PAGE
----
Cruise line CEOs uneasy about looming emissions standard

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MIAMI BEACH — Rising fuel costs, natural disasters and political uprisings are posing significant challenges to the cruise industry, and another headache is on the horizon for cruise line executives — the planned implementation of an emissions-control program that will affect any cruise operating within 200 miles of the North American coast.

The ECA, or Emissions Control Area, was top of mind during a state-of-the-industry panel at the Seatrade Cruise Shipping Convention on Tuesday.

"The 200-mile rule will have a profound effect on all of us," declared Holland America Line CEO Stein Kruse,

Kruse said the new regulation, slated to take effect in August 2012, is a bigger issue for the cruise industry than increasing fuel costs.

The ECA program will be implemented by the Environmental Protection Agency and is expected to include Canadian waters. The EPA said the program is designed to "dramatically reduce air pollution from ships and deliver substantial benefits to large segments of the population, as well as to marine and terrestrial ecosystems."

Seatrade2011Vessels would have to operate using fuel that contains significantly less sulphur, and that potentially means refitting cruise engine systems.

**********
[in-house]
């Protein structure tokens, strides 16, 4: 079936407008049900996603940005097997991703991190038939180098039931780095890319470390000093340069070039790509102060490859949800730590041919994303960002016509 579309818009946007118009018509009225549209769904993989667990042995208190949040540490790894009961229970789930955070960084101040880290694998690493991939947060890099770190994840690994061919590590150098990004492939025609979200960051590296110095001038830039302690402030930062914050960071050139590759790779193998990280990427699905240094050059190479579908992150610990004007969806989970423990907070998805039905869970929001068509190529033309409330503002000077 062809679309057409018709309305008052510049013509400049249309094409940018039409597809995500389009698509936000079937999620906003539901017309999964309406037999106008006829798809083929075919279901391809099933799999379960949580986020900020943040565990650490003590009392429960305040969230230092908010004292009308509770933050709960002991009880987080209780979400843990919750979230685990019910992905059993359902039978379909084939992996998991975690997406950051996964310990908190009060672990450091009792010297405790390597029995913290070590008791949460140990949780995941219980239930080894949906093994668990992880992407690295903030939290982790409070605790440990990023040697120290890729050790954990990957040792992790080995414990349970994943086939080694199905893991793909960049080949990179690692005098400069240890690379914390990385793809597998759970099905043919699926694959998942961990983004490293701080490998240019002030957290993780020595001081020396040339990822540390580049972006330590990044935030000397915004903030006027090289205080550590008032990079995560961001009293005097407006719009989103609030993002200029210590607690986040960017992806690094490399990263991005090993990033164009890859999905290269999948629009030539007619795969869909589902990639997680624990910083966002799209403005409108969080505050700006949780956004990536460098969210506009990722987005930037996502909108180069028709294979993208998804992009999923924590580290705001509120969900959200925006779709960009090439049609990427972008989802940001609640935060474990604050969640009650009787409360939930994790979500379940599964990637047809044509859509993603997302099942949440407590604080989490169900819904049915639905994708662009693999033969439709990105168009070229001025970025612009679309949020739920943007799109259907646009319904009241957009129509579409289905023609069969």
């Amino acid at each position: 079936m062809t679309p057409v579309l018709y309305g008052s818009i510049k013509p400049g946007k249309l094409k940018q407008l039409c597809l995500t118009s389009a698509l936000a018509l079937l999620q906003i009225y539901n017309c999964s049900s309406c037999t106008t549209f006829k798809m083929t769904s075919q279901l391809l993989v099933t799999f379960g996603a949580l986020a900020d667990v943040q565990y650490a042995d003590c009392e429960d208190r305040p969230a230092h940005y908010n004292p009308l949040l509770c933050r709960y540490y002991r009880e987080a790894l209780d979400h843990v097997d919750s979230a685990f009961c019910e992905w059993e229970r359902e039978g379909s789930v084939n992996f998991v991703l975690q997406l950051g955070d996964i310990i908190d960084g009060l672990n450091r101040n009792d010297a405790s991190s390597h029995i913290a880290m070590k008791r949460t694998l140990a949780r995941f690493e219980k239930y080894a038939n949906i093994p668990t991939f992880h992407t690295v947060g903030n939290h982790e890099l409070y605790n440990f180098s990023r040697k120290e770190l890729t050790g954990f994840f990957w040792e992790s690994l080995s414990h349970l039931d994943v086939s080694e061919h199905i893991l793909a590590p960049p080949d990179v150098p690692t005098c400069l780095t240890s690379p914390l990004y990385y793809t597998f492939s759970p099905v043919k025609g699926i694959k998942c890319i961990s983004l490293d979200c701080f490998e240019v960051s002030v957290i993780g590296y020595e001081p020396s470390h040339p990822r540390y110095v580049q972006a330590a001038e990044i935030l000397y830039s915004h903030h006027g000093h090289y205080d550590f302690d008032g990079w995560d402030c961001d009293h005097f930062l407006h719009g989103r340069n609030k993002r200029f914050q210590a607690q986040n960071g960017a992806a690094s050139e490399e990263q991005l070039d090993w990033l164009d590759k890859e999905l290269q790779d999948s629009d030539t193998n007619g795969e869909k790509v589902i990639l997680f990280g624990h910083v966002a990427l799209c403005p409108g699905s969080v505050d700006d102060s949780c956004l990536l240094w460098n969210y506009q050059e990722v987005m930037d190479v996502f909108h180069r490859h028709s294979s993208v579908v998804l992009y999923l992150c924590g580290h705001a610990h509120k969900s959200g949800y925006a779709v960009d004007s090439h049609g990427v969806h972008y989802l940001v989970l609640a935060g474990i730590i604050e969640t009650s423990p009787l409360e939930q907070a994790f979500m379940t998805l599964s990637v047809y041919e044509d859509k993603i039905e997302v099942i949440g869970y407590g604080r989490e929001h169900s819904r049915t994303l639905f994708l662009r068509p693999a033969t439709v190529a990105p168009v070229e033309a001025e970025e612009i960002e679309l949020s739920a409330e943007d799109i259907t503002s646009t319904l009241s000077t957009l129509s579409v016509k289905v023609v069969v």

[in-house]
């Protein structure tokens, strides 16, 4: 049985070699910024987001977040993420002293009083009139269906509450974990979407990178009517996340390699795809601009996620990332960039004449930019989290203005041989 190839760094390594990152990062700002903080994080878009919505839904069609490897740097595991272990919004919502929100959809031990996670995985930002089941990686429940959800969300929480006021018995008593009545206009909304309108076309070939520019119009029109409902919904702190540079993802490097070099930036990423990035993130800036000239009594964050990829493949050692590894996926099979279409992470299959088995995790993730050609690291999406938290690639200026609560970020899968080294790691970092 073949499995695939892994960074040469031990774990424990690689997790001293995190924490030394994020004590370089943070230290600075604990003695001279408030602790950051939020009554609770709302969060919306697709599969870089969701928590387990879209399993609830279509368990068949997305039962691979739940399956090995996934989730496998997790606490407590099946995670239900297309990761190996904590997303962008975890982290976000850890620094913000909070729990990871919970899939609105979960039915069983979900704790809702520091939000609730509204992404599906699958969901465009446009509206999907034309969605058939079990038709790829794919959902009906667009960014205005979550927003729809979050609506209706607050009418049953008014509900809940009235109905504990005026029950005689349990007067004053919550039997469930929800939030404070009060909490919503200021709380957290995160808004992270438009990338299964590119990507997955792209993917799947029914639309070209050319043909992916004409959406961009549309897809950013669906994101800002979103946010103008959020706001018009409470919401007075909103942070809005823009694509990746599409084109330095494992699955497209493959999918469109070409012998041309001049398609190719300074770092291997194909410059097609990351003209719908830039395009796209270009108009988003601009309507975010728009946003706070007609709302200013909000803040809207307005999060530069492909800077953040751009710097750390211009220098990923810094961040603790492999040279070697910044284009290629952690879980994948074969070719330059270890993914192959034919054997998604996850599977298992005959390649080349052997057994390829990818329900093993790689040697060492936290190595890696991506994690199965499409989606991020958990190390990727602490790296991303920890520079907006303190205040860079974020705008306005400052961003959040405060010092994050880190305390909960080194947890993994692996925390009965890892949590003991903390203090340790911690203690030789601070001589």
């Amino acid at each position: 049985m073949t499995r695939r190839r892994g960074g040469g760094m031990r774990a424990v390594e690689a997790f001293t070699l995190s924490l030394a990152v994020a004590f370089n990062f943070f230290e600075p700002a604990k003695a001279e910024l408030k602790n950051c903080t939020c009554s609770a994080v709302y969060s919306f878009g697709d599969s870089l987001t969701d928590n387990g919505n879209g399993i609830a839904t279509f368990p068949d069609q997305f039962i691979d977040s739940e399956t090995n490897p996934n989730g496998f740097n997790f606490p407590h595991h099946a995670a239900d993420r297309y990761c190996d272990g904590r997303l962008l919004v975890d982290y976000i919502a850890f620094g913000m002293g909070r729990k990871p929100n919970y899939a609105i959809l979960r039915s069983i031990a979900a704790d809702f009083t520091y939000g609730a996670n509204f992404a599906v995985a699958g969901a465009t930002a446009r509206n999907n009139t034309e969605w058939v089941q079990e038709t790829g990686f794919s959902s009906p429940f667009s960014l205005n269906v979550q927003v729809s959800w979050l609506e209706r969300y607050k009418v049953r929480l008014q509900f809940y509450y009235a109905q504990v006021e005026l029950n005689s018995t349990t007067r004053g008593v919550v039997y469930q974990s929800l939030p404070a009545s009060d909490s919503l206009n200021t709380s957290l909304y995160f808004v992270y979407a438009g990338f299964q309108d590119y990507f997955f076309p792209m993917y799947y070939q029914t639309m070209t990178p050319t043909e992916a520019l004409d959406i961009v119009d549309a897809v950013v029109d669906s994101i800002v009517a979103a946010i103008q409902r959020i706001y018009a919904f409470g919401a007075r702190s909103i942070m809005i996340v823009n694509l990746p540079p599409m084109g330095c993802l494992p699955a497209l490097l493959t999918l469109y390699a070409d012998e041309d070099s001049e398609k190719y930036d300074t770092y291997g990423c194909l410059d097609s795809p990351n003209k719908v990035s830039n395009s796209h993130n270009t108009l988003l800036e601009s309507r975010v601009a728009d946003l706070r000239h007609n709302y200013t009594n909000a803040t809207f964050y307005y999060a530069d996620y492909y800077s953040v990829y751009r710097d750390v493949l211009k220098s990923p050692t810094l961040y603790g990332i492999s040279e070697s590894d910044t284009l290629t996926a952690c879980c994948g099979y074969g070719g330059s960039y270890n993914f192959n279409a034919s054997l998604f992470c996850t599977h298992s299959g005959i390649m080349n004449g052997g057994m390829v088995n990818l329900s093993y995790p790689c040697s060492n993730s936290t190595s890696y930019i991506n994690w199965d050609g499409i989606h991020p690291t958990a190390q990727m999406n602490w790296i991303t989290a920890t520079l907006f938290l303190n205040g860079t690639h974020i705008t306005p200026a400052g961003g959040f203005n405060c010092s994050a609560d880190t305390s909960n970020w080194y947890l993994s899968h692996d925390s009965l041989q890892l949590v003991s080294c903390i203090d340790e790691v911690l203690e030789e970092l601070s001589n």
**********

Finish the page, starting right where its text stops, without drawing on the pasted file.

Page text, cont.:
Royal Caribbean International CEO Adam Goldstein, who provided an overview of environmental and technological issues during the discussion, noted that the ECA program would extend to Puerto Rico and the U.S. Virgin Islands.

"It will change our world," he said.

There are technical upgrades that could assist in reducing sulphur content, he said, such as "scrubbers" and other "under the hood" alterations. Down the road, the industry could start using biofuels, said Goldstein.

But all of the executives on the panel (Kruse; Goldstein; Jan Swartz, executive vice president of sales and marketing for Princess and Cunard; Carnival CEO Gerry Cahill; Norwegian Cruise Line CEO Kevin Sheehan; Celebrity CEO Dan Hanrahan; and MSC Cruises CEO Pierfrancesco Vago) agreed that the ECA program represents a major change in the way the lines will select routes and port calls.

Kruse said that the EPA has disregarded the economic impact on cruise operators.

Beginning in 2015, fuel used by all vessels operating in the ECA cannot use fuel exceeding 0.1% sulfur content (1,000 parts per million). This requirement is expected to reduce emissions of particulate matter and sulfur dioxide by more than 85%. 

Before 2015, ships operating in the ECA would be required to use fuel with a sulfur content not exceeding 10,000 parts per million.

In most cases, ships already have the capability to store two or more fuels. However, to meet the 2015 requirement of 1,000 parts per million for sulfur, some vessels may need to be modified for additional storage capacity for distillate fuels.

As an alternative to using low-sulfur fuel, ship operators may choose to equip their vessels with "scrubbers" that extract sulfur from the exhaust.

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